Based on participant discussions throughout the convening, many were skeptical of statistical analyses. I suspect there are two reasons for this: 1. Not everyone has taken statistics. The quantitative studies with regression models were likely lost on those who mistake degrees of freedom as a measure of a nation’s level of liberty. 2. Though they can and should be an instrument of good, data have been used as weapons against HBCUs and MSIs. We need look no further than the sadly routine media bashing of HBCUs as antiquated and ineffectual institutions. Given the widespread unfamiliarity with quantitative methods, the convening emphasized that presenters of statistical studies must make greater efforts to carefully define terminology and the overall context of their findings.

4) Importance of self-assessment

Conducting routine evaluation of federal grant-funded programs can reveal the real power of MSIs. The paper “The Return on Investment for an AANAPISI-Funded Program: Outcomes for Asian American and Pacific Islander Community College Students” provides an exemplary framework for conducting a rigorous assessment. Program evaluation offers MSIs a critical opportunity to rigorously suss out what works and what doesn’t. MSI students are not properly served by grant-funded projects that fail to support their needs and progress. While program evaluations signal the strengths of MSIs to policymakers, they also measure the efficacy of MSI programs in supporting their students.

5) We’re in this together

Despite a feeling of congeniality and mutual respect, there were moments of critical discussion. We in the academic and education and social justice communities welcome respectful critique and reasoned argument. Yet our conversations sometimes veer too far from the path of logical thought and action. Given the fiscal reality noted above, it is more important than ever for MSIs to combine forces. It serves no one when MSIs and the advocacy organizations that promote them compete with one another and carve out separate spheres of influences. One of the most important elements of MSIs is their rejection of traditional higher education competitive characteristics. We’re in this together. We persevere together and fail when divided.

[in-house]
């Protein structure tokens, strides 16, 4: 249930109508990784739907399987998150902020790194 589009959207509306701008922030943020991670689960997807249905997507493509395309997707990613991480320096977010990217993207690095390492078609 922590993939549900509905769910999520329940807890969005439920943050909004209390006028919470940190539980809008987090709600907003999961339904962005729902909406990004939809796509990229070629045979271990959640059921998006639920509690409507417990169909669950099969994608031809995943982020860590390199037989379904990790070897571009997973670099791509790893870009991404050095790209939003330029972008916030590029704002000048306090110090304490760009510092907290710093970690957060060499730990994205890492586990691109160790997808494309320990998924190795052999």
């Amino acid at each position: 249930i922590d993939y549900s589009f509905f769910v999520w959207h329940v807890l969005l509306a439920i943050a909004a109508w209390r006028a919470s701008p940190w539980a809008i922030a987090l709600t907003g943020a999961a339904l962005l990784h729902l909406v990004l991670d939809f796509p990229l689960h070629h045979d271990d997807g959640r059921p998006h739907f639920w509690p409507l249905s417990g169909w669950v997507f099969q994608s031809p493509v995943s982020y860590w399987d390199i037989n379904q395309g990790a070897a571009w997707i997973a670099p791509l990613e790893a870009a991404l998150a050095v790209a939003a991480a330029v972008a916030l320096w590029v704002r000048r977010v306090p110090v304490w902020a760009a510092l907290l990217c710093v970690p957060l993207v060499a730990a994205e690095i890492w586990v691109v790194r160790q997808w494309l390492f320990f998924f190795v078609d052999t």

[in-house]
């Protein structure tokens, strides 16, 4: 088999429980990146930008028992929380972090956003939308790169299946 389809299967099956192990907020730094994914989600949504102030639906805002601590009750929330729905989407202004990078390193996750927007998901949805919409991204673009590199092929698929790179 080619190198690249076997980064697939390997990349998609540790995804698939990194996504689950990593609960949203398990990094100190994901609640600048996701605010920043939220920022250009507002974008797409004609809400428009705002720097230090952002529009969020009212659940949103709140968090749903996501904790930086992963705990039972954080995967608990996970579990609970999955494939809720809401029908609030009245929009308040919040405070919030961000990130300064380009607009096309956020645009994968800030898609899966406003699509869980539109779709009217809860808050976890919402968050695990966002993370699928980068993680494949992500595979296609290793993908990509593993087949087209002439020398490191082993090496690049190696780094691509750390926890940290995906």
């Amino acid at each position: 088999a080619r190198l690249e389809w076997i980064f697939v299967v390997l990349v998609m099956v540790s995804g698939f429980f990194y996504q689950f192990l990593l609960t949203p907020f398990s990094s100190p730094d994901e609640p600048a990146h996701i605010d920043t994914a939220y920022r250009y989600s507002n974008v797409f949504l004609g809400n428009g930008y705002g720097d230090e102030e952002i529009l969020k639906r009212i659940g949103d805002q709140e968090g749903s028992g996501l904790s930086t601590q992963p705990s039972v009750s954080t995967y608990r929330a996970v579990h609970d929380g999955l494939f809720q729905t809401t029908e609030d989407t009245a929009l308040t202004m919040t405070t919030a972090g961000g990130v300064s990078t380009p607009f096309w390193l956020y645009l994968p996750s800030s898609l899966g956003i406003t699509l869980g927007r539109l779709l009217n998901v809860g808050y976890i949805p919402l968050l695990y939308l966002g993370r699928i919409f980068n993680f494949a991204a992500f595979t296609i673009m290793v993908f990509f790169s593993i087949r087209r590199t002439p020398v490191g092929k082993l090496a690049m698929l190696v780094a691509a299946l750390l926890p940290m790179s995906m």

Casey Boland is a PhD student at the University of Pennsylvania’s Graduate School of Education and a research assistant at the Center for Minority Serving Institutions.

Count Me In: Valuing, Embracing and Affirming the Lives of Black Women in Higher Education


Ashley Hazelwood

“You just slammed my head to the ground. Do you not even care about that?” screamed 28 year-old Sandra Bland. The young Black woman was ripped out of her car on the way to her new job, slammed to the ground, and arrested as she screamed for help. Less than 72 hours later, she was found dead in her jail cell. Sandra’s offense? She failed to use the turn signal in order to change lanes.

Sandra Bland’s experience is not unique. It represents the fact of being a Black woman in the United States, where women like fifteen-year-old Dajerria Becton are slammed down and forcefully restrained by police because some believe Black kids should return to their “section 8 public housing.” It joins cases like the shooting of innocent bystander Rekia Boyd, a Black woman shot and killed by Officer Dante Servin who fired in Boyd’s direction thinking he saw a gun that actually turned out to be a cell phone.

Is being a Black woman unacceptable in the United States? And, as this blog post will address, what about the lives of Black women in higher education? What can we do to ensure these lives are protected, acknowledged, and supported?

As a Black woman pursuing a doctoral degree in higher education, I am most concerned with hastening the critical shift that must occur to drastically reform the paradigm of the Black women college experience. Minority Serving Institutions (MSIs), specifically Historically Black Colleges and Universities (HBCUs), are in a privileged position to respond to this challenge simply because they serve a large percentage of Black women in college. These institutions must capitalize on the valuable access they provide to Black women.